SI's Anita Verschoth reports from last week's European Track and Field Championships in Split, Yugoslavia, at which the long-powerful East German team made its farewell appearance:
A single, West German-published media guide covered both the East and West German teams in Split, and the cover illustration was unwittingly symbolic. It showed a frail East German runner handing off the baton to a strapping West German. West Germany is about to take the baton from the East Germans in a larger sense: After the two Germanys officially reunite on Oct. 3, the state-supported East German sports machine, with its elite sports schools and thousands of full-time coaches, will essentially disappear, and the West German system of private enterprise will govern sports.
That reality was not lost on the East German athletes in Split. "The issue is no longer political prestige," said Olympic shot put champion Ulf Timmermann after winning his event. "This is the beginning, where you have to establish your worth on the market."
Spurred by both the need to attract club sponsorship and the emotion of competing for East Germany for the final time—"I hope we go down with a flourish of trumpets to prove one more time who has the strong performers in German sports," said East German sprint coach Thomas Springstein—the East Germans took home more medals (34) and more gold (12) than any other team, including West Germany (7 medals, 3 of them gold). The East German women were superb, led by Katrin Krabbe, a tall Grace Kelly look-alike who won the 100-and 200-meter dashes.
Krabbe will be among the last stars produced by the East German sports system, which is already being dismantled. Without that system, the new Germany may not be as dominant an Olympic force as many people expect. "Not everything we had [in the sports system] was bad," said long jump winner Heike Drechsler. "Now so much is falling apart. Germany will have a good team in 1992, but after that I fear for the worst."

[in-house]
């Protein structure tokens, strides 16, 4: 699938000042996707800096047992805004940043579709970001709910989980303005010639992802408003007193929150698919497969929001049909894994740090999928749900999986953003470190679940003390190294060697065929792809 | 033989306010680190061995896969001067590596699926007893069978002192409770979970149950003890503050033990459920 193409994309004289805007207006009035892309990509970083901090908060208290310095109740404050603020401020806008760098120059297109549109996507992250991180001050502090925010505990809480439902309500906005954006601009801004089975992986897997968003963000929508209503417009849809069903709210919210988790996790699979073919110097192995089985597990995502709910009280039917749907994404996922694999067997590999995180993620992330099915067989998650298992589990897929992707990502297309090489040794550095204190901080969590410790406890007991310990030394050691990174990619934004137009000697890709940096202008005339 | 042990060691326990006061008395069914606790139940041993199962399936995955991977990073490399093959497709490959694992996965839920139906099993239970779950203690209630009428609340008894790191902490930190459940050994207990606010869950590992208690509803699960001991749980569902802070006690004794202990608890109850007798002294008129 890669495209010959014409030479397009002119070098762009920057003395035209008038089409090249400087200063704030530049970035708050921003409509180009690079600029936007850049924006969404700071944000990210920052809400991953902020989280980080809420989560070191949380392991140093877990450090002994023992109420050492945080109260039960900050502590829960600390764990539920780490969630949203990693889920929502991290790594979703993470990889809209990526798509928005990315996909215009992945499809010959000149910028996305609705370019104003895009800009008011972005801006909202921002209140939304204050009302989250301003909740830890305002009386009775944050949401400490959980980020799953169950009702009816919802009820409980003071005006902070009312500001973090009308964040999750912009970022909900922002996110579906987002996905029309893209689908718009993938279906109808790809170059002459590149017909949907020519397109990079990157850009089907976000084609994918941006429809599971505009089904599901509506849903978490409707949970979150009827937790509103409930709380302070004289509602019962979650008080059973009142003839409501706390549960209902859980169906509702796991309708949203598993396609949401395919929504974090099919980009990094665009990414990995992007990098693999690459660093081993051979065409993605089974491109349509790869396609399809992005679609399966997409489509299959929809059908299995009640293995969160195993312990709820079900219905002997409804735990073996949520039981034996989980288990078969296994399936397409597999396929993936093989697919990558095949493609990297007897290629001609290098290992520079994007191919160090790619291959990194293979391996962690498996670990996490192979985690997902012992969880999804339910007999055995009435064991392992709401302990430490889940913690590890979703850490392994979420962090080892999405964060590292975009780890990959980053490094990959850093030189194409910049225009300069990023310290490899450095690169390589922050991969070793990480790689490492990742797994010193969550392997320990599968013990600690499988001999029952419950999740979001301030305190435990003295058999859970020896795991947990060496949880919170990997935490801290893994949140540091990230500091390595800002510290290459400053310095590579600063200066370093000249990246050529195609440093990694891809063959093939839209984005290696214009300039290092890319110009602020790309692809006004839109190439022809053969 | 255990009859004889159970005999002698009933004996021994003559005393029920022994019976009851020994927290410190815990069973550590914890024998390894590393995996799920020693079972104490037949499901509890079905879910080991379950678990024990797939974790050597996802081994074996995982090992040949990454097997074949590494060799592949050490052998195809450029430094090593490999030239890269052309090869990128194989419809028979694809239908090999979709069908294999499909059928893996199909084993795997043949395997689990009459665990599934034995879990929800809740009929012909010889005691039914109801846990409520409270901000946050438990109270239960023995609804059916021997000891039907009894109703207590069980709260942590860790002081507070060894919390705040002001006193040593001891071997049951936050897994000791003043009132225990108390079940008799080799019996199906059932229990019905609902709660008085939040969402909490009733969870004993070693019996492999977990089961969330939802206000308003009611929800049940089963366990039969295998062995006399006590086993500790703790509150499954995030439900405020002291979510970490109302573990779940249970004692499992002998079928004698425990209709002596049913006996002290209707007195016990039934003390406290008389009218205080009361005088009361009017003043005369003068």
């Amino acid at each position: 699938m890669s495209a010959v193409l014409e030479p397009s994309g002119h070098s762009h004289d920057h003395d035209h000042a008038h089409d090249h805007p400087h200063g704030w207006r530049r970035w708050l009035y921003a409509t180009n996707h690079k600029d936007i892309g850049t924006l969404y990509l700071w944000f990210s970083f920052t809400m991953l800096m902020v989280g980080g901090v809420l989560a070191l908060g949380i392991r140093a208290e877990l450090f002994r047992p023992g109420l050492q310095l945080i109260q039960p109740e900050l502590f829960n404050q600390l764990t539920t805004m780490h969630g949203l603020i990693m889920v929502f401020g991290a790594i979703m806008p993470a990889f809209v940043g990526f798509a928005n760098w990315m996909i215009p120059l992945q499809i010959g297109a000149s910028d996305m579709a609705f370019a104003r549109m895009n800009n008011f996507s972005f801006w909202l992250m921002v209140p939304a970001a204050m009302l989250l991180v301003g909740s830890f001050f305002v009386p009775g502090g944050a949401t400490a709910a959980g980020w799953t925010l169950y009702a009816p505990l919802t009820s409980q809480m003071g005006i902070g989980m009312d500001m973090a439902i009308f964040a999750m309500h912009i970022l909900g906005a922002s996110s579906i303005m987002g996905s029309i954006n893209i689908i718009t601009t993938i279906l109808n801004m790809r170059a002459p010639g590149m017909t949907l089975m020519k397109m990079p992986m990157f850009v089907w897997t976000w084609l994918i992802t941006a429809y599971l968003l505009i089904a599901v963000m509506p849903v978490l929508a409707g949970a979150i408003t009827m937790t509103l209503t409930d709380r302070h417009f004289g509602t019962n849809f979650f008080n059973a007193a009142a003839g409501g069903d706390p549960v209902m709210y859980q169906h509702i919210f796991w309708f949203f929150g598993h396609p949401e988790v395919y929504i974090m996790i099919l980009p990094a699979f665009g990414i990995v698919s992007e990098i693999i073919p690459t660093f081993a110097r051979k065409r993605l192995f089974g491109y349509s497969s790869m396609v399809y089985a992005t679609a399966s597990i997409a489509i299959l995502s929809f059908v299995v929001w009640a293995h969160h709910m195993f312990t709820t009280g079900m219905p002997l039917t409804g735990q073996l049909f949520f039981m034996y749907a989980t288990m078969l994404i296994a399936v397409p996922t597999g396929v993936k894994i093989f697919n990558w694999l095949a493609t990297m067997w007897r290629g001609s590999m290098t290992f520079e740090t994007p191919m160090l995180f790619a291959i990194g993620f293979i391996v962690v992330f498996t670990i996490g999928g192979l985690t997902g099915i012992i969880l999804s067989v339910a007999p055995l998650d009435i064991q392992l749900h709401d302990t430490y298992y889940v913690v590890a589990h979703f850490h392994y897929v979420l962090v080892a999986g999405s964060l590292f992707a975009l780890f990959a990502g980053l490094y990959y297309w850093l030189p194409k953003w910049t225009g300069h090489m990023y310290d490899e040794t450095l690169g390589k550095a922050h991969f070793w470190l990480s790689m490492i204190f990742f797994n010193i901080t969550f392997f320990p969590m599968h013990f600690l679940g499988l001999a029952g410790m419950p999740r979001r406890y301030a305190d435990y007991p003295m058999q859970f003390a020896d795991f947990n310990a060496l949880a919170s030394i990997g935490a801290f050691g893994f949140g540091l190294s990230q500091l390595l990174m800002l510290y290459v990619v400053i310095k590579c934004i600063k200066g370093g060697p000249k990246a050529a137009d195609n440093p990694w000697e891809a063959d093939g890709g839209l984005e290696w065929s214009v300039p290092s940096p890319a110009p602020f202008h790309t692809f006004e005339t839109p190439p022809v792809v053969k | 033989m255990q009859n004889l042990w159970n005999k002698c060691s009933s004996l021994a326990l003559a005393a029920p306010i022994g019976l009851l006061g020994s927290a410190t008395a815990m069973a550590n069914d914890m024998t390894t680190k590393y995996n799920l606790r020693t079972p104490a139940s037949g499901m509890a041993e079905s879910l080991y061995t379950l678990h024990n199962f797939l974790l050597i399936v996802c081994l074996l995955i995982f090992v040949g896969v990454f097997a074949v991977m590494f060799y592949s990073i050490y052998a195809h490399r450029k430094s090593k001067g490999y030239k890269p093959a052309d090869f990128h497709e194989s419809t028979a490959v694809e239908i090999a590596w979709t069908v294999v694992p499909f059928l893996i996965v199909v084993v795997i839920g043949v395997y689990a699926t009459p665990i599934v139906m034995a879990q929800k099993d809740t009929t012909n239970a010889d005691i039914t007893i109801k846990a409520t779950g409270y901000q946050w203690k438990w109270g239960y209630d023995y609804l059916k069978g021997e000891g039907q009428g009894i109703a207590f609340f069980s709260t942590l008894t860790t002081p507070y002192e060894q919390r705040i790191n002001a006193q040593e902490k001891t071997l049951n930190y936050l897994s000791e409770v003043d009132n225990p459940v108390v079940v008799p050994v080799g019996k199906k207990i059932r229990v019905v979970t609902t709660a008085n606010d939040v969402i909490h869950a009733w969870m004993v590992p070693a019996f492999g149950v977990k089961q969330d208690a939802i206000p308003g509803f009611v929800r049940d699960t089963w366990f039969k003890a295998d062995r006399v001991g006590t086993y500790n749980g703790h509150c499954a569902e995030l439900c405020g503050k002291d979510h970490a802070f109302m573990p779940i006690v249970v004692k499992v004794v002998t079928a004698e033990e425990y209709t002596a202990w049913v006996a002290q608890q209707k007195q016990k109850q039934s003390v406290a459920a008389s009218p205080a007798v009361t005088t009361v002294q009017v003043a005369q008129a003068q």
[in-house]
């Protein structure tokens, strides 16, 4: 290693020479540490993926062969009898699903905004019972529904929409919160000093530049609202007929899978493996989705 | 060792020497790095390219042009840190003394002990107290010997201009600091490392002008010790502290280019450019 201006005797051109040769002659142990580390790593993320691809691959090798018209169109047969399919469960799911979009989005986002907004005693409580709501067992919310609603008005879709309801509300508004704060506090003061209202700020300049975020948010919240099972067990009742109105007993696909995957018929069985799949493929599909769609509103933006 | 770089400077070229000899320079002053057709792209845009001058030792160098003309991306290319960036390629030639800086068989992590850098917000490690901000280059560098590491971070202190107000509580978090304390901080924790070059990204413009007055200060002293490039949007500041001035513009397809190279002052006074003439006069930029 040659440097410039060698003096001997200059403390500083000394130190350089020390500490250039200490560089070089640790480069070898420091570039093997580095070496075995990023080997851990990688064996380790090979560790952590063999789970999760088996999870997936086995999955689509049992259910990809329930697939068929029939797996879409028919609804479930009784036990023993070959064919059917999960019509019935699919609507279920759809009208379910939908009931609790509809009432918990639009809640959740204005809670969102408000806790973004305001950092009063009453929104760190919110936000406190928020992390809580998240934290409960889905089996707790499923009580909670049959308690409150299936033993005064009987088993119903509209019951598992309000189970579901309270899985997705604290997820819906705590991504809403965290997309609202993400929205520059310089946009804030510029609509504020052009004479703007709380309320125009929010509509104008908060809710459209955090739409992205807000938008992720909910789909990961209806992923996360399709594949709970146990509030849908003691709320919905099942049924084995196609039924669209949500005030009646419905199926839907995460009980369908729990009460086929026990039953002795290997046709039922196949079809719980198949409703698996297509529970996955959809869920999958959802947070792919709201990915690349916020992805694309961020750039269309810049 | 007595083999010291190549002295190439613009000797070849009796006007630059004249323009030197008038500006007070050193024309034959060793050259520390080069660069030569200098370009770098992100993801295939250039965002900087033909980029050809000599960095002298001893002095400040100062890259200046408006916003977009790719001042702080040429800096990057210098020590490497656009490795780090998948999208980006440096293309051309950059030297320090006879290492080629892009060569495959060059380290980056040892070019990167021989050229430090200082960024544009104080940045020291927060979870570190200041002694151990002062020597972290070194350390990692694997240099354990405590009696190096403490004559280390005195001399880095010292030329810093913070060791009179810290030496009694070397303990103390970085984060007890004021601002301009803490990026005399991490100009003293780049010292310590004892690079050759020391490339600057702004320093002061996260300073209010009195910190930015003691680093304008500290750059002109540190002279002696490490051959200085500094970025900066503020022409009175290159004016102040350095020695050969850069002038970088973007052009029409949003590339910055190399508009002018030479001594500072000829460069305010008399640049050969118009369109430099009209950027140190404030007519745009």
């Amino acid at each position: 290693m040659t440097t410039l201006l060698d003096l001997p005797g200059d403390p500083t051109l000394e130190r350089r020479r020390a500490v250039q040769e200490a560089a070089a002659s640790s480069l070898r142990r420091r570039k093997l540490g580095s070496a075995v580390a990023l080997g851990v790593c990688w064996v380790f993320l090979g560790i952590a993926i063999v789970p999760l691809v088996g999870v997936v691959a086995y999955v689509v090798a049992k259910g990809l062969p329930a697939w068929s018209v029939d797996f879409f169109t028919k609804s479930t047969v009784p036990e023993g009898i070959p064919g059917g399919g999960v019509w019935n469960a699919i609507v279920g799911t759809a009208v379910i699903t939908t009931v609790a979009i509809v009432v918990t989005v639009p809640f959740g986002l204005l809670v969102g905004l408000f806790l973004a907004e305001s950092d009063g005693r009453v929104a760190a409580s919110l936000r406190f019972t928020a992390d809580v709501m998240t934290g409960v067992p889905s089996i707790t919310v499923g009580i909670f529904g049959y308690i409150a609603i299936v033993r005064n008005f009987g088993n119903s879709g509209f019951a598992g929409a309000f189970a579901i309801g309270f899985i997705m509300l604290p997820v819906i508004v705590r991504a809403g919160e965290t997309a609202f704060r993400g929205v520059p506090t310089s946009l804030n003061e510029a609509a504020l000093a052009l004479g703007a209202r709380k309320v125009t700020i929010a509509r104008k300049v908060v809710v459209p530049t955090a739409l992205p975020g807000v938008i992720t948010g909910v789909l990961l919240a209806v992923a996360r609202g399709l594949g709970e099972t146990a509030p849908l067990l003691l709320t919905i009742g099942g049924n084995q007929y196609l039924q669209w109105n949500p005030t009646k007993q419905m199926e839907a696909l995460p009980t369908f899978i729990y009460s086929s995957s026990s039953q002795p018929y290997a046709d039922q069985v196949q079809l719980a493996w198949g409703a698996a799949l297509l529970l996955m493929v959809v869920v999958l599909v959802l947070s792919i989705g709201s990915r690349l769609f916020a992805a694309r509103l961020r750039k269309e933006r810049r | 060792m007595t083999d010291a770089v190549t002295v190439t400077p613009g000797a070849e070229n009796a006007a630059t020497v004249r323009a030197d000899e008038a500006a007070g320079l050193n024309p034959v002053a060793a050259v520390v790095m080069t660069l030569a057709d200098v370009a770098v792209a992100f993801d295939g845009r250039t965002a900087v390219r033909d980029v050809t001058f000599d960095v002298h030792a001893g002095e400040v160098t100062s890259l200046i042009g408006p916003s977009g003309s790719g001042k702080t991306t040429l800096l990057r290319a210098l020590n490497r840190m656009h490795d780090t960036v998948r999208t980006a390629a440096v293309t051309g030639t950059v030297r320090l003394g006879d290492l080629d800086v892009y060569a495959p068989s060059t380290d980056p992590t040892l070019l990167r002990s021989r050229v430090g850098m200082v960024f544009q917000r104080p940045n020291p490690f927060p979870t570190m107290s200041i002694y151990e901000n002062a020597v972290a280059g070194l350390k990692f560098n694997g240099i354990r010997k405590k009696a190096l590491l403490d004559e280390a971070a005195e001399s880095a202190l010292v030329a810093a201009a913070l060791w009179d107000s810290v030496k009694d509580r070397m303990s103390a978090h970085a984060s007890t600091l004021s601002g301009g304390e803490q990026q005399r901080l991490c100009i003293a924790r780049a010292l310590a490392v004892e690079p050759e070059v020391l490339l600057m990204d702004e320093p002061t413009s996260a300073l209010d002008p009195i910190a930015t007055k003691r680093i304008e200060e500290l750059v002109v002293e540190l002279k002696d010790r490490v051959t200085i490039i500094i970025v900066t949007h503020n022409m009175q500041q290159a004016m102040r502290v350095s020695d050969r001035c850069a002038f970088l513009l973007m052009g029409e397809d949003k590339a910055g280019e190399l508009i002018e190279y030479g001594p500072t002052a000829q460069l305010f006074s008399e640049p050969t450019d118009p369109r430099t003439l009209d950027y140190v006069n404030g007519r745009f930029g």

TEEING IT UP
Among the 195 women who tried to earn their LPGA playing cards last week at a qualifying-school tournament in Venice, Fla., was 63-year-old former tennis great Althea Gibson, who is attempting a comeback on the links. "She loves golf," says her manager, Ron Freeman. "She accomplished all her goals in tennis [she won five Grand Slam singles titles from 1956 to '58], but feels there's some unfinished business in golf." Freeman is referring to Gibson's rather undistinguished career on the women's pro golf circuit in the 1960s, during which she never won a tournament and took home little prize money.
Over the last two decades Gibson has kept busy conducting tennis clinics, lecturing on fitness and working with New Jersey state sports bodies. She has also honed her golf game, sometimes shooting in the low 70s. Her play was disappointing last week: She shot rounds of 86 and 86 and failed to make the cut. In fact, she finished dead last. "I don't want to talk about it," Gibson said afterward. "I'm mad at my game."
Gibson intends to play another LPGA qualifying-school event, in Rancho Mirage, Calif., in late September, and remains hopeful that she will earn both her card and a share of the prize and sponsorship money that's so much more abundant these days. Realistically, that appears to be a long shot at best, but it would be hard to find anybody who isn't pulling for her.